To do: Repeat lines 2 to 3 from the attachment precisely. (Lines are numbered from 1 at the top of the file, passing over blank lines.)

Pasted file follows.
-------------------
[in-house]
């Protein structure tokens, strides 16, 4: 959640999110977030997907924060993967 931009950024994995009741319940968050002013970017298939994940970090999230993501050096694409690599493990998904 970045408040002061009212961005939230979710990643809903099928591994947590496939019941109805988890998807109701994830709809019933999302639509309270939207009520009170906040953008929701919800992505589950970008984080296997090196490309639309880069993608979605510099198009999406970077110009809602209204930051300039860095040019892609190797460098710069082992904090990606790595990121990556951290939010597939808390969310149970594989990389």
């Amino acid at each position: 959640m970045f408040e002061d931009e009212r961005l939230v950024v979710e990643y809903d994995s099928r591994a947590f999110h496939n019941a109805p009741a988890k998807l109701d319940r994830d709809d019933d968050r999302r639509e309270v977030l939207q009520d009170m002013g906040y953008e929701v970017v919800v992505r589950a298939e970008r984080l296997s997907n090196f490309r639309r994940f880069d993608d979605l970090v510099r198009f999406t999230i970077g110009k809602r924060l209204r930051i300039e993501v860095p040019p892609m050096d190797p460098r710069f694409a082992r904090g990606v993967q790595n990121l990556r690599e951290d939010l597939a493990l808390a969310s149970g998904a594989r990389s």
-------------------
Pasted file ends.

């Protein structure tokens, strides 16, 4: 959640999110977030997907924060993967 931009950024994995009741319940968050002013970017298939994940970090999230993501050096694409690599493990998904 970045408040002061009212961005939230979710990643809903099928591994947590496939019941109805988890998807109701994830709809019933999302639509309270939207009520009170906040953008929701919800992505589950970008984080296997090196490309639309880069993608979605510099198009999406970077110009809602209204930051300039860095040019892609190797460098710069082992904090990606790595990121990556951290939010597939808390969310149970594989990389």
């Amino acid at each position: 959640m970045f408040e002061d931009e009212r961005l939230v950024v979710e990643y809903d994995s099928r591994a947590f999110h496939n019941a109805p009741a988890k998807l109701d319940r994830d709809d019933d968050r999302r639509e309270v977030l939207q009520d009170m002013g906040y953008e929701v970017v919800v992505r589950a298939e970008r984080l296997s997907n090196f490309r639309r994940f880069d993608d979605l970090v510099r198009f999406t999230i970077g110009k809602r924060l209204r930051i300039e993501v860095p040019p892609m050096d190797p460098r710069f694409a082992r904090g990606v993967q790595n990121l990556r690599e951290d939010l597939a493990l808390a969310s149970g998904a594989r990389s």